Spencer Cox, an AIDS activist integral to the AIDS Coalition To Unleash Power and a co-founder of the Treatment Action Group that came out of it, died on Tuesday, friends report. He was 44.
David France, who produced and directed the documentary, How To Survive A Plague, which featured Cox, described Cox’s role in the history of the HIV/AIDS epidemic:
As a very young man fresh from Bennington, where he studied Theater and English Literature, he arrived in NYC after finishing just 3 years. He was diagnosed with HIV soon thereafter. By 1989, at age 20, he had become spokesman for ACT UP during its zenith through the early 90s. A member of its renowned Treatment & Data committee, and later co-founder of TAG (the Treatment Action Group), he schooled himself in the basic science of AIDS and became something of an expert, a “citizen scientist” whose ideas were sought by working scientists. In the end, Spencer wrote the drug trial protocol which TAG proposed for testing the promising protease inhibitor drugs in 1995. Adopted by industry, it helped develop rapid and reliable answers about the power of those drugs, and led to their quick approval by the FDA.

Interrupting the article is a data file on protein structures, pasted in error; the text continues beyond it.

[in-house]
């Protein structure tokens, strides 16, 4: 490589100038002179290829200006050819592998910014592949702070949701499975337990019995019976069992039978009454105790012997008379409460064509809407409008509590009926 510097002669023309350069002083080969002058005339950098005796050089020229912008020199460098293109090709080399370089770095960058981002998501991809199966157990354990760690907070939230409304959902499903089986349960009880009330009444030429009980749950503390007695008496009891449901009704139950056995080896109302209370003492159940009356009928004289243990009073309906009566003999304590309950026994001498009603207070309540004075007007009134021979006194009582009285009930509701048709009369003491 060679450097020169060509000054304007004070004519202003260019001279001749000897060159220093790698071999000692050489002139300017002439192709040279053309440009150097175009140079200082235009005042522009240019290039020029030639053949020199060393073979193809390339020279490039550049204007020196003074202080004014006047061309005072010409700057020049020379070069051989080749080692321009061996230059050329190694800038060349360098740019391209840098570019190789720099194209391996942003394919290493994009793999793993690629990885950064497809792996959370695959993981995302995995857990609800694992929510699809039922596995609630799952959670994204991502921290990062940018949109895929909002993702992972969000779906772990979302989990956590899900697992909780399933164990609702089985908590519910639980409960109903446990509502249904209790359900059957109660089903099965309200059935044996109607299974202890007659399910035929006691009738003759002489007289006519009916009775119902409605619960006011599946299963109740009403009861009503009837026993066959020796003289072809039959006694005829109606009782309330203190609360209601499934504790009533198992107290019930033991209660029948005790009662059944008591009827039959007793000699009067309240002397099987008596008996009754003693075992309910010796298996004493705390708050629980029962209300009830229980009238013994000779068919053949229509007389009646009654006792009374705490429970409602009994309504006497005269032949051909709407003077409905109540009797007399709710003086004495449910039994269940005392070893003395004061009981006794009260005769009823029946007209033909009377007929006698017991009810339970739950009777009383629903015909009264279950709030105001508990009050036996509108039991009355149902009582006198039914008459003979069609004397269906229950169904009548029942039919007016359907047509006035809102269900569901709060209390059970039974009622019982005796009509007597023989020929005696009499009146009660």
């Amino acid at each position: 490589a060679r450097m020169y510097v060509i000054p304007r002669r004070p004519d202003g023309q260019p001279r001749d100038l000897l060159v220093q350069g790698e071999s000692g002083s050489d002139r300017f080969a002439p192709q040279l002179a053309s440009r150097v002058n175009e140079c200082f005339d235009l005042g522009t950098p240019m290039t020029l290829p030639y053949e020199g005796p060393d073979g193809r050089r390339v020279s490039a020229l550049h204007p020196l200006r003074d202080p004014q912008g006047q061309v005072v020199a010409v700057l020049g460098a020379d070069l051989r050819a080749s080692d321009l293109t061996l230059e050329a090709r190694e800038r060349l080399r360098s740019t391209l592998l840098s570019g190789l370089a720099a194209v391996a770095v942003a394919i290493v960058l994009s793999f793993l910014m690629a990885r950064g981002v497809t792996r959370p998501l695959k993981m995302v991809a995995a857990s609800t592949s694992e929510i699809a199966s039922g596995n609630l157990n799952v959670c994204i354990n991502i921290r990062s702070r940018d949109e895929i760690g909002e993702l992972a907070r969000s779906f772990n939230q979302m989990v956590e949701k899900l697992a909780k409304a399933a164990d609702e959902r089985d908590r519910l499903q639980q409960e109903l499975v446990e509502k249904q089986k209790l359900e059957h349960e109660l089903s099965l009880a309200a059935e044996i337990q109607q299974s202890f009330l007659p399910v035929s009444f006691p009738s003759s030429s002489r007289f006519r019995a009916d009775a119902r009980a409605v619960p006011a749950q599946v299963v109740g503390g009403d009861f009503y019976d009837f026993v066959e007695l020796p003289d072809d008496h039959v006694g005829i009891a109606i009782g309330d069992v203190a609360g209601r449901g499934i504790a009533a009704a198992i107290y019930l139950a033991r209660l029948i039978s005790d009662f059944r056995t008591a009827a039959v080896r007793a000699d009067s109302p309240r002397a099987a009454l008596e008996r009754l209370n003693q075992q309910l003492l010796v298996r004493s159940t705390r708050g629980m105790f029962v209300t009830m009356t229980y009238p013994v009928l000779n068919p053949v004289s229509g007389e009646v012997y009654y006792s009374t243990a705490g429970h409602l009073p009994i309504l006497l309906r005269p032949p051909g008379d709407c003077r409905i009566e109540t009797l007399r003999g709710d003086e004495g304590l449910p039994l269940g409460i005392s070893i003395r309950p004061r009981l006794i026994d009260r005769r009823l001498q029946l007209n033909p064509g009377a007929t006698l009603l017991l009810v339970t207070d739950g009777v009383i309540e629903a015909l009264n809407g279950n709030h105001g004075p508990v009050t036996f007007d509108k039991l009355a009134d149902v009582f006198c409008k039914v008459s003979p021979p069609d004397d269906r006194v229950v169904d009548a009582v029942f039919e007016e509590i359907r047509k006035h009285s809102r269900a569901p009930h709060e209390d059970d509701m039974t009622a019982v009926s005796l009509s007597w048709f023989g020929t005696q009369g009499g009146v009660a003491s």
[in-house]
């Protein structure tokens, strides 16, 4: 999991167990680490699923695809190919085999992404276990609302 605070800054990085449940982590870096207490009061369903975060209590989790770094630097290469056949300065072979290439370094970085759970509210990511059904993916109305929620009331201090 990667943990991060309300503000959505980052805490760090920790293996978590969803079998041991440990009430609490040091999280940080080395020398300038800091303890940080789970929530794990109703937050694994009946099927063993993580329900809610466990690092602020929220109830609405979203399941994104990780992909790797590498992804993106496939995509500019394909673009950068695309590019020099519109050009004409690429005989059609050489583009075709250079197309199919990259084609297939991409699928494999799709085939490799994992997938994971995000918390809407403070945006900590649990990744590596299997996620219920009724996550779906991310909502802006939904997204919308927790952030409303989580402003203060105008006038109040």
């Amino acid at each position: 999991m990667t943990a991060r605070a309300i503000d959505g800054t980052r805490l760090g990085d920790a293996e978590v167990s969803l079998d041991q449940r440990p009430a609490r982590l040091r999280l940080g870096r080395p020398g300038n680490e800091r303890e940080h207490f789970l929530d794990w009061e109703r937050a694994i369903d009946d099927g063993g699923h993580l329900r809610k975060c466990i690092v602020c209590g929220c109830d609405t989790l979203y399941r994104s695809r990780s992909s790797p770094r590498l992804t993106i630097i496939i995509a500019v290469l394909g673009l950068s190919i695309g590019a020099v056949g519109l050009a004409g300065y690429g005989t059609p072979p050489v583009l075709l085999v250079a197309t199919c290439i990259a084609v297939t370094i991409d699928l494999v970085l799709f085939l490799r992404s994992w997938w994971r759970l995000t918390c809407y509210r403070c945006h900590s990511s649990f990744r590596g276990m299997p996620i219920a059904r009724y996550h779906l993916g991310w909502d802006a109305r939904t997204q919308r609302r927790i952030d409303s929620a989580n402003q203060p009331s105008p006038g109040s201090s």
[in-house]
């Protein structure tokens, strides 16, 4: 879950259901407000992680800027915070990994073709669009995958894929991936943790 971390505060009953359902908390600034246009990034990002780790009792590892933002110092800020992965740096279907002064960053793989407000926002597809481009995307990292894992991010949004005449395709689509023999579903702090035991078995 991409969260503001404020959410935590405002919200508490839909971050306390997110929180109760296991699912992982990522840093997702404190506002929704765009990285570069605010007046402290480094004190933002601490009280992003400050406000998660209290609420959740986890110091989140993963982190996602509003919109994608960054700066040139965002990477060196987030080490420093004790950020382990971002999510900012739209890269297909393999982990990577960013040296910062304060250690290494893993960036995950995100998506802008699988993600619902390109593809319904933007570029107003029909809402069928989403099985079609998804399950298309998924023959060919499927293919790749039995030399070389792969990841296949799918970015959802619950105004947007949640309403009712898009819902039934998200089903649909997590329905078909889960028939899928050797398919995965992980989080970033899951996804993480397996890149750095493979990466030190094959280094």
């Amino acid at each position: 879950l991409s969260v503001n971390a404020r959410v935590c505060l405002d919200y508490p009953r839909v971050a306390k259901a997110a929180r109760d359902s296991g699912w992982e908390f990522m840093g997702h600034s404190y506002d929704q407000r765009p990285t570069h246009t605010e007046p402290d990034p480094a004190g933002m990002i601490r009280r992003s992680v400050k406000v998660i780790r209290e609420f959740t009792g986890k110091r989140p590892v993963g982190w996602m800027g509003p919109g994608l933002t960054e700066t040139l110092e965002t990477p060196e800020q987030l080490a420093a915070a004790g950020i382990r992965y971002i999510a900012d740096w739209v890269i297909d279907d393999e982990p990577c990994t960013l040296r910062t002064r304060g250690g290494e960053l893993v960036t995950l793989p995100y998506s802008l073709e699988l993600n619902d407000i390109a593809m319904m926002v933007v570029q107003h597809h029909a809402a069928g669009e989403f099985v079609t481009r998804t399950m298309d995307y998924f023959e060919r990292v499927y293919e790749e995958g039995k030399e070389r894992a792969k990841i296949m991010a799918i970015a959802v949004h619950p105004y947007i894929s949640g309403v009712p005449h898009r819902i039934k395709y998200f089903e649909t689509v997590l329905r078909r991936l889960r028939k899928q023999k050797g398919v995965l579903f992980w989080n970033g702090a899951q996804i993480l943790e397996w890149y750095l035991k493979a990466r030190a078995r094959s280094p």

Larry Kramer — also a part of the early AIDS activist community, including ACT UP, and known for his play, The Normal Heart, that looks at the early crisis — wrote to BuzzFeed about Cox’s death.
“As someone who was in a room in the same hospital as Spencer and at the same time, and who is having his own awful and painful heath problems, it is hard to fall into denial about what we still dont know and have yet to find out, to save our own lives, the lives of Spencer, and yes, Larry too,” Kramer wrote. “With sweet Spencer’s death went an enormous body of instinct that far surpassed many of the ‘educated’ doctors he had to deal with.”
In an outtake from France’s documentary that he posted on Tuesday, Cox talks about the advent of protease inhibitors — a “miracle,” he says — and about his aims in life.
“You make your life as meaningful as you can make it,” he said in the clip. “You live it and don’t be afraid of who’s going to like you, or are you being appropriate. You worry about things like being kind. You worry about things like being generous. And if it’s not about that, what the hell’s it about?”
Garance Franke-Ruta, now politics editor at The Atlantic, was an early activist with ACT UP and TAG as well. Echoing the sense of his comments in the outtake, Franke-Ruta focused on Cox’s spirit as much as his work.
“Spencer did great work with ACT UP and TAG, but what I remember even more was that he introduced me to Bette Davis and the other grande dames of black and white cinema, and no matter what was happening always had a hilarious and pithy quote from one of their films that could be applied to the situation at hand,” she told BuzzFeed. “He had a terrific sense of black humor, and unfortunately far too many occasions for needing it.”
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